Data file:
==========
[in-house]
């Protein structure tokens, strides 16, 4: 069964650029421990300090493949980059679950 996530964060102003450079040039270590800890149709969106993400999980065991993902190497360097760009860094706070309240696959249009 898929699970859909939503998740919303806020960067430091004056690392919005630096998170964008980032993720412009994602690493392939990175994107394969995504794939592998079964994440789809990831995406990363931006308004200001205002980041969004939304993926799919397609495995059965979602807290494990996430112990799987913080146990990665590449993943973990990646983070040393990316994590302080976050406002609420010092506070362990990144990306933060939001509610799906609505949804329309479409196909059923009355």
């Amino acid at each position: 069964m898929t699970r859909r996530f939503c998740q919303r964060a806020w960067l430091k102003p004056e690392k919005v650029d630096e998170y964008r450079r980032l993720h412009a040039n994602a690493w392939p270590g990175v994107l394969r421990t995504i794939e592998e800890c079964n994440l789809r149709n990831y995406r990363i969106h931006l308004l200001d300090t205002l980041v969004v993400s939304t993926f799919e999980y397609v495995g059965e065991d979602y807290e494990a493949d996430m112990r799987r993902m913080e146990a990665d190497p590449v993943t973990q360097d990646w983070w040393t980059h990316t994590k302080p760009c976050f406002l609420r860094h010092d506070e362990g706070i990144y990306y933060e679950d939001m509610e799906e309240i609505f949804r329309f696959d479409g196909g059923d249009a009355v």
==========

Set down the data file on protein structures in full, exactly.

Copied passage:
[in-house]
């Protein structure tokens, strides 16, 4: 069964650029421990300090493949980059679950 996530964060102003450079040039270590800890149709969106993400999980065991993902190497360097760009860094706070309240696959249009 898929699970859909939503998740919303806020960067430091004056690392919005630096998170964008980032993720412009994602690493392939990175994107394969995504794939592998079964994440789809990831995406990363931006308004200001205002980041969004939304993926799919397609495995059965979602807290494990996430112990799987913080146990990665590449993943973990990646983070040393990316994590302080976050406002609420010092506070362990990144990306933060939001509610799906609505949804329309479409196909059923009355």
């Amino acid at each position: 069964m898929t699970r859909r996530f939503c998740q919303r964060a806020w960067l430091k102003p004056e690392k919005v650029d630096e998170y964008r450079r980032l993720h412009a040039n994602a690493w392939p270590g990175v994107l394969r421990t995504i794939e592998e800890c079964n994440l789809r149709n990831y995406r990363i969106h931006l308004l200001d300090t205002l980041v969004v993400s939304t993926f799919e999980y397609v495995g059965e065991d979602y807290e494990a493949d996430m112990r799987r993902m913080e146990a990665d190497p590449v993943t973990q360097d990646w983070w040393t980059h990316t994590k302080p760009c976050f406002l609420r860094h010092d506070e362990g706070i990144y990306y933060e679950d939001m509610e799906e309240i609505f949804r329309f696959d479409g196909g059923d249009a009355v």